For starters, we think this 2011 Hyundai Elantra looks terrific wearing—like its size-larger Sonata stablemate—the Korean maker’s new “Fluidic Sculpture” sheetmetal. Its hexagonal grille, swept-back headlamps, strong body-side character lines, muscular wheel arches and wraparound taillamps give impressive presence, while its low, sweeping roofline contributes to a (highway) fuel-saving low drag coefficient of 0.28. Available front fog lights, side repeater mirrors and 15-, 16- or 17-inch alloy wheels complete its distinctive look.
Riding on a 106.3-in. wheelbase, two in. longer than the outgoing Elantra’s, it’s 0.9 inches longer and 1.8 inches lower than before without sacrificing headroom—except in back, where the sloping roofline can cramps taller occupants. Still, Hyundai says its 110.4 cu.-ft. cabin gives EPA-rated midsize room surpassing that of the new Chevrolet Cruze and Ford Focus as well as the somewhat smaller Toyota Corolla, Nissan Sentra and (previous-generation) Honda Civic. Its long front seat tracks also offer great front seat legroom, and its 14.8-cu.-ft trunk beats Civic’s and Corolla’s.
The 2011 Hyundai Elantra is powered by an all-new 148-hp aluminum 1.8-liter four, which replaces the previous 2.0-liter, with electronic throttle control, Dual (both intake and exhaust) Continuously Variable Valve Timing (D-CVVT) and a two-stage (long and short) Variable Induction System (VIS). Even without the benefits of direct fuel injection, it delivers 29 mpg EPA city and 40 highway—the latter number up 18 percent from the previous rating—with either the base six-speed manual or available six-speed Shiftronic automatic.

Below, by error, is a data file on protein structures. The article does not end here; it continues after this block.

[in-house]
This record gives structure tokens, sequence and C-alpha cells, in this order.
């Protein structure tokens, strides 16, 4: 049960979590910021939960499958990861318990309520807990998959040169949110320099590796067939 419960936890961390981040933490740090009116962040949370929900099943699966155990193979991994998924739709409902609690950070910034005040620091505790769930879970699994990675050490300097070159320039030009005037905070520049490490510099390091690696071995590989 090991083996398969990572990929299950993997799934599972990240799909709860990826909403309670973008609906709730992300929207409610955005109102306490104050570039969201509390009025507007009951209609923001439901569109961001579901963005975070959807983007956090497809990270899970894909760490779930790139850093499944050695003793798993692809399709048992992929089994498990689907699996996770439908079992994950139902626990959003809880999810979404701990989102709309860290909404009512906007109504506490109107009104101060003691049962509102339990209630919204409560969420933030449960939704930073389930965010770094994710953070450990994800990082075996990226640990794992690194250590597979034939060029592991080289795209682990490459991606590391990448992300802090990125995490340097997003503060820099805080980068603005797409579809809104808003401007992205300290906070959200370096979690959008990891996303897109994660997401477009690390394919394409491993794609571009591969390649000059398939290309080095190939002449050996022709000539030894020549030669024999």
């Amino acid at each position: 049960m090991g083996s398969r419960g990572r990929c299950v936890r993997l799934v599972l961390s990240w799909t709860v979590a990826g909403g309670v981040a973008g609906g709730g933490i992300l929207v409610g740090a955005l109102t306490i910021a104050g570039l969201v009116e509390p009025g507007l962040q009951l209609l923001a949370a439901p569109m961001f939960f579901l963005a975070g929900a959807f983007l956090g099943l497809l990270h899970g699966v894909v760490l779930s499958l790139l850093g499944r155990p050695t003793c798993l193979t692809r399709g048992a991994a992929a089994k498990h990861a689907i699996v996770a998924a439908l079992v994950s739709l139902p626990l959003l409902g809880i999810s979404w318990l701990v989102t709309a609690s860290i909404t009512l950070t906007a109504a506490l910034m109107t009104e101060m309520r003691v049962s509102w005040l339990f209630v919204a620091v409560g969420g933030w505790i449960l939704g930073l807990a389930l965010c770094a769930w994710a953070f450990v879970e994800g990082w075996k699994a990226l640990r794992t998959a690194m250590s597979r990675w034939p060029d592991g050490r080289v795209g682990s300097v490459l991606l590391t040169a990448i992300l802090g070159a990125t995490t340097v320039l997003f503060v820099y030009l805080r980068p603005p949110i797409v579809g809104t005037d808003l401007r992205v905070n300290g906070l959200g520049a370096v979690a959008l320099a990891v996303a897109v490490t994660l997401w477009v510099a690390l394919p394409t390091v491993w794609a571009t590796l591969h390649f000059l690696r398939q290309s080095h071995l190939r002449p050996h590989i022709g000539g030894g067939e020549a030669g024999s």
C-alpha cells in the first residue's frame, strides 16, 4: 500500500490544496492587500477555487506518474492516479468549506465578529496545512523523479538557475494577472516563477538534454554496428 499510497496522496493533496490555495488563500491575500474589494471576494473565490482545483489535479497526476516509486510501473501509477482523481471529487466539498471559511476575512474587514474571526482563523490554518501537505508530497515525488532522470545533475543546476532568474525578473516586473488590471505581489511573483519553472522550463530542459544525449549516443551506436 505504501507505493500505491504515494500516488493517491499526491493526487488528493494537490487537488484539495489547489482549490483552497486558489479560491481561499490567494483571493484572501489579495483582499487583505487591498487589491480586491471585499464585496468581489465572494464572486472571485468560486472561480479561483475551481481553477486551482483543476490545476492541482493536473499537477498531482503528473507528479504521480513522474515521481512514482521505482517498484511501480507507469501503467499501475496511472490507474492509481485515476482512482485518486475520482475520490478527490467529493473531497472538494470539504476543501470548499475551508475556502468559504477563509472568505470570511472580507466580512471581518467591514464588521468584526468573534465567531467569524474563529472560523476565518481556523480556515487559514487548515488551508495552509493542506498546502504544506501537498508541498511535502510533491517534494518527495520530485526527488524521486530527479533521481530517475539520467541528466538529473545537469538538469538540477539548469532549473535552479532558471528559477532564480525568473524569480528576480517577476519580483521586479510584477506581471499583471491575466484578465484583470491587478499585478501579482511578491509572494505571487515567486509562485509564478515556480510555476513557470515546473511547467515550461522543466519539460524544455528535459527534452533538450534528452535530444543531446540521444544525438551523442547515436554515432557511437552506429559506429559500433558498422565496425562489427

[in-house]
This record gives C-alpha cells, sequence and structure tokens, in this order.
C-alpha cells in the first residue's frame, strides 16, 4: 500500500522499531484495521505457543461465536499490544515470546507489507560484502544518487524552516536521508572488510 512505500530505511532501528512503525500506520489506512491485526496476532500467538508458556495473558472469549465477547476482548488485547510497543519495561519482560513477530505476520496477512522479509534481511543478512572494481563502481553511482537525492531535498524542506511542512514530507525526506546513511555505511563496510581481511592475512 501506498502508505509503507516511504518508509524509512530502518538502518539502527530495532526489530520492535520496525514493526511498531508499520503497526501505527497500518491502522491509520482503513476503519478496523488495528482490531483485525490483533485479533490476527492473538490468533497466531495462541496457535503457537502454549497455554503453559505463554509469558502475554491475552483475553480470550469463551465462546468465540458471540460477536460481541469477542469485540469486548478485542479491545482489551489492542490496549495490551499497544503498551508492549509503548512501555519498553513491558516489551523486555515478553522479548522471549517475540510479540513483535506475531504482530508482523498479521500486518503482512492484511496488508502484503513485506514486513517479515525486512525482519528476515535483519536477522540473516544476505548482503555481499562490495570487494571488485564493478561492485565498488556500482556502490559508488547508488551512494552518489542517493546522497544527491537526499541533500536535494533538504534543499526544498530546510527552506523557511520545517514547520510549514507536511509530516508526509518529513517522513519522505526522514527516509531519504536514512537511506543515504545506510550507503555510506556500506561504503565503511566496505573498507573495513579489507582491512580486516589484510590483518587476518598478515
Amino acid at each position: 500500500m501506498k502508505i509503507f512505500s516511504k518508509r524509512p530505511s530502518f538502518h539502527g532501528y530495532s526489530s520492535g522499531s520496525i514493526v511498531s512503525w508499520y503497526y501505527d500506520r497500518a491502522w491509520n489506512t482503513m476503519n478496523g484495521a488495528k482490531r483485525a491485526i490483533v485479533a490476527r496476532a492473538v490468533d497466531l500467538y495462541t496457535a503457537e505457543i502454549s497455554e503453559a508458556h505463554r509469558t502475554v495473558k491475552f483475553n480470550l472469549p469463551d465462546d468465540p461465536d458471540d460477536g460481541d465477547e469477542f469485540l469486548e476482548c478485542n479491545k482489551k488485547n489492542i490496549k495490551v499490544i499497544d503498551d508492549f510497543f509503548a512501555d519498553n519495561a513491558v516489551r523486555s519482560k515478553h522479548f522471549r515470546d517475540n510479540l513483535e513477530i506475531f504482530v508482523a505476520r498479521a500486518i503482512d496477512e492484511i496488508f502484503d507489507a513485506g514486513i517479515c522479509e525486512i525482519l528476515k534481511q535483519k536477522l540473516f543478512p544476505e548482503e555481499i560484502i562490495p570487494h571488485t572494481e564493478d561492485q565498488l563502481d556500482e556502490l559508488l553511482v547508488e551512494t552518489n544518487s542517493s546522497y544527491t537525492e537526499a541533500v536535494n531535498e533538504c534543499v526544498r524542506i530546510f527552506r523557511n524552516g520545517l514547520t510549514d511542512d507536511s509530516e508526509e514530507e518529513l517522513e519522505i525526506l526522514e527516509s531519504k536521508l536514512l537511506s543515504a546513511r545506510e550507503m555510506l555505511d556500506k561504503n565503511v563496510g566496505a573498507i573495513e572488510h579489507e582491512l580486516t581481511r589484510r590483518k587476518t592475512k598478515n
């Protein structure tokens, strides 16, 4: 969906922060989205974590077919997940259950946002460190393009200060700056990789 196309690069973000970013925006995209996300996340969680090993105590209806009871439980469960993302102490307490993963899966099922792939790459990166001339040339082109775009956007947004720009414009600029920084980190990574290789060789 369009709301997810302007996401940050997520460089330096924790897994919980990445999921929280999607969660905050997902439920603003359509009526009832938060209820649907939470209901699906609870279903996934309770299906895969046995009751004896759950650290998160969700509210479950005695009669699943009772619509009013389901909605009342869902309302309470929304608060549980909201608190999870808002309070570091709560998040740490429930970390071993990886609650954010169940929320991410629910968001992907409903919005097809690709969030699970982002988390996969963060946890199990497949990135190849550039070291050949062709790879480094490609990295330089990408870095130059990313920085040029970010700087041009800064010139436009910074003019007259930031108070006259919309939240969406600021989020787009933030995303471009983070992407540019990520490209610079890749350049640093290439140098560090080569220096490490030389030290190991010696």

Its interior reflects Korean automakers’ newfound attention to detail in materials, craftsmanship and ergonomics (ease of use). A tilt/telescoping steering wheel is standard, front and rear (a segment first) heated seats are available, and storage capacity is easy and ample. Also standard is a 60/40 split rear seat.
We found the 2011 Hyundai Elantra a strong compact competitor in just about every way. Styling is subjective, but we like its distinctive, sporty appearance inside and out. On the road, it’s far from fast (a bit under nine seconds 0-60), but seems fairly peppy despite its impressive EPA fuel-economy ratings.
Its ride/handling balance compares well to Honda’s new Civic, but it’s not as sporty-agile as Ford’s new Focus or as quiet-refined as Chevy’s Cruze. Its energy-efficient electric power steering lacks the feel of a good hydraulic unit, but it aims the car where you want it to go with little effort, adequate feedback and fair precision.
If a fuel-efficient, yet family-capable, compact sedan is what you need, this all-new 2011 Hyundai Elantra—starting at about $16K—deserves a good look along with its better-known domestic, Japanese and European (Volkswagen Jetta) competitors.
Visit our Hyundai Research Center for more details on standard features and options, pricing, and photos.